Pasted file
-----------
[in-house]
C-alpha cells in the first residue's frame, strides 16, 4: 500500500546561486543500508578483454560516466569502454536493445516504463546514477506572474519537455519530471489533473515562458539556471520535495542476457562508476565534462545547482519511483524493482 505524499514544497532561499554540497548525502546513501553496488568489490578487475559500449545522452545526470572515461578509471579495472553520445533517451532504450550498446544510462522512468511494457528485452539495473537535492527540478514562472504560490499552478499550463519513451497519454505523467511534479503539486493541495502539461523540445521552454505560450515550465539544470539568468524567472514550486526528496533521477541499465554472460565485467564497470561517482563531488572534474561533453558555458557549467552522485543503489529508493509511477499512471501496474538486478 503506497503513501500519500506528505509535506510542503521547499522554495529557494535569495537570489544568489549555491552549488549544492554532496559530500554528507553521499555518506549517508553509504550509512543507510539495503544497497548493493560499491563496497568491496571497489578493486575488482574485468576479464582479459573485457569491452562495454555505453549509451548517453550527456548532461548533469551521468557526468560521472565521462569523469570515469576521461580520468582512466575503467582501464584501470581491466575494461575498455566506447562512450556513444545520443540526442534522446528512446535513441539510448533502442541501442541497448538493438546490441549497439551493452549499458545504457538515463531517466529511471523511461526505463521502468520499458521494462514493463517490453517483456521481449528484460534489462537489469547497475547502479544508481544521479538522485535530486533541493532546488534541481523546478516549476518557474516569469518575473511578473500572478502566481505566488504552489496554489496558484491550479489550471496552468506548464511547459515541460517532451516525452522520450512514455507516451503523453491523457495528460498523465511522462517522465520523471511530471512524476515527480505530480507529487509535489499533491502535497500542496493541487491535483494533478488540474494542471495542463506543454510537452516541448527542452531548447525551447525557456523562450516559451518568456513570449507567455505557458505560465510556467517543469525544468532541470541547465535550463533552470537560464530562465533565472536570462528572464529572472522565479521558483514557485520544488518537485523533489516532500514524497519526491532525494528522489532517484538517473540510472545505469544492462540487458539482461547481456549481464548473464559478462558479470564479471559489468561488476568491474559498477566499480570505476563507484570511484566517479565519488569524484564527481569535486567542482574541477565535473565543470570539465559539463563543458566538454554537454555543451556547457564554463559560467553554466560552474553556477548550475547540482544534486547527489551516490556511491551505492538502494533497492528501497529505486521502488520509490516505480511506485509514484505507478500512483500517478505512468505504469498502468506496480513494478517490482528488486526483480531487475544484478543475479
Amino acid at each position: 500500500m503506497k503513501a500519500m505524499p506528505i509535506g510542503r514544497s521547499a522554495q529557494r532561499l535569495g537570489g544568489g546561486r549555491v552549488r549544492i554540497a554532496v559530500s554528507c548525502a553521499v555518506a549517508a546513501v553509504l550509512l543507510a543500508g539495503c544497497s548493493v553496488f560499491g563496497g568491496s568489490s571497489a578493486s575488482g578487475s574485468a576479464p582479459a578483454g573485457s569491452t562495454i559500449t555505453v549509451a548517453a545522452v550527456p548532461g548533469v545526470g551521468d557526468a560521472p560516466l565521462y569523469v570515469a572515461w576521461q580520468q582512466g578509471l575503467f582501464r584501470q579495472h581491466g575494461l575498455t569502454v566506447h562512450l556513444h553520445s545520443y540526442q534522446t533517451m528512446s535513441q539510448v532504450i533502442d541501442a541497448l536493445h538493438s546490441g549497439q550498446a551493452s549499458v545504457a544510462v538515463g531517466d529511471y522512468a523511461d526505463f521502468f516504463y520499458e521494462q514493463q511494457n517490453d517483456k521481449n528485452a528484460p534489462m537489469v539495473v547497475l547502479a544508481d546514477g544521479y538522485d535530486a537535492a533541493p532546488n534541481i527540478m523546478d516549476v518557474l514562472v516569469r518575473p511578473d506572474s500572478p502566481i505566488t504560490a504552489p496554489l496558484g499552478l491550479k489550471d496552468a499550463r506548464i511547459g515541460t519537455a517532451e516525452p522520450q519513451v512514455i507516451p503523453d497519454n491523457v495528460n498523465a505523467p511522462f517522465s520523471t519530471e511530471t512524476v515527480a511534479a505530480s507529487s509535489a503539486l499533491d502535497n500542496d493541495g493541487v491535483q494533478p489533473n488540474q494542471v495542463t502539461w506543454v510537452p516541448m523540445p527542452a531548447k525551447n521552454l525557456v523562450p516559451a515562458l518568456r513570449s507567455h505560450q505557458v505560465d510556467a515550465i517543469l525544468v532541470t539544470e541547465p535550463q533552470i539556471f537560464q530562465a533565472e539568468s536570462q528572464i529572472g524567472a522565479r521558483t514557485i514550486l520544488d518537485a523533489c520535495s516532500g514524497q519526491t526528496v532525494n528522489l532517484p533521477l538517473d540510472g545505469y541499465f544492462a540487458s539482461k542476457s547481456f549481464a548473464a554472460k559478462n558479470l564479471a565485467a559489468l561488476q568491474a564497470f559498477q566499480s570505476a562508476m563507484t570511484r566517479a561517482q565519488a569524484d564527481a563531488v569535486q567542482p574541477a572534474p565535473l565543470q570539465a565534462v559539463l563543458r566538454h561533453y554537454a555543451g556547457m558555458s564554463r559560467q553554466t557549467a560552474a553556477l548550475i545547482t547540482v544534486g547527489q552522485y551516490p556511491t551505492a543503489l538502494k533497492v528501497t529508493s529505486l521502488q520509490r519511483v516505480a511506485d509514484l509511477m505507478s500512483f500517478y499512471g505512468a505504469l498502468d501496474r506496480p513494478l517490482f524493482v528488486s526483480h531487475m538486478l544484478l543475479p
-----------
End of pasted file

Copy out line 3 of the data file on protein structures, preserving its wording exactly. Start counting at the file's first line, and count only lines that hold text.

Amino acid at each position: 500500500m503506497k503513501a500519500m505524499p506528505i509535506g510542503r514544497s521547499a522554495q529557494r532561499l535569495g537570489g544568489g546561486r549555491v552549488r549544492i554540497a554532496v559530500s554528507c548525502a553521499v555518506a549517508a546513501v553509504l550509512l543507510a543500508g539495503c544497497s548493493v553496488f560499491g563496497g568491496s568489490s571497489a578493486s575488482g578487475s574485468a576479464p582479459a578483454g573485457s569491452t562495454i559500449t555505453v549509451a548517453a545522452v550527456p548532461g548533469v545526470g551521468d557526468a560521472p560516466l565521462y569523469v570515469a572515461w576521461q580520468q582512466g578509471l575503467f582501464r584501470q579495472h581491466g575494461l575498455t569502454v566506447h562512450l556513444h553520445s545520443y540526442q534522446t533517451m528512446s535513441q539510448v532504450i533502442d541501442a541497448l536493445h538493438s546490441g549497439q550498446a551493452s549499458v545504457a544510462v538515463g531517466d529511471y522512468a523511461d526505463f521502468f516504463y520499458e521494462q514493463q511494457n517490453d517483456k521481449n528485452a528484460p534489462m537489469v539495473v547497475l547502479a544508481d546514477g544521479y538522485d535530486a537535492a533541493p532546488n534541481i527540478m523546478d516549476v518557474l514562472v516569469r518575473p511578473d506572474s500572478p502566481i505566488t504560490a504552489p496554489l496558484g499552478l491550479k489550471d496552468a499550463r506548464i511547459g515541460t519537455a517532451e516525452p522520450q519513451v512514455i507516451p503523453d497519454n491523457v495528460n498523465a505523467p511522462f517522465s520523471t519530471e511530471t512524476v515527480a511534479a505530480s507529487s509535489a503539486l499533491d502535497n500542496d493541495g493541487v491535483q494533478p489533473n488540474q494542471v495542463t502539461w506543454v510537452p516541448m523540445p527542452a531548447k525551447n521552454l525557456v523562450p516559451a515562458l518568456r513570449s507567455h505560450q505557458v505560465d510556467a515550465i517543469l525544468v532541470t539544470e541547465p535550463q533552470i539556471f537560464q530562465a533565472e539568468s536570462q528572464i529572472g524567472a522565479r521558483t514557485i514550486l520544488d518537485a523533489c520535495s516532500g514524497q519526491t526528496v532525494n528522489l532517484p533521477l538517473d540510472g545505469y541499465f544492462a540487458s539482461k542476457s547481456f549481464a548473464a554472460k559478462n558479470l564479471a565485467a559489468l561488476q568491474a564497470f559498477q566499480s570505476a562508476m563507484t570511484r566517479a561517482q565519488a569524484d564527481a563531488v569535486q567542482p574541477a572534474p565535473l565543470q570539465a565534462v559539463l563543458r566538454h561533453y554537454a555543451g556547457m558555458s564554463r559560467q553554466t557549467a560552474a553556477l548550475i545547482t547540482v544534486g547527489q552522485y551516490p556511491t551505492a543503489l538502494k533497492v528501497t529508493s529505486l521502488q520509490r519511483v516505480a511506485d509514484l509511477m505507478s500512483f500517478y499512471g505512468a505504469l498502468d501496474r506496480p513494478l517490482f524493482v528488486s526483480h531487475m538486478l544484478l543475479p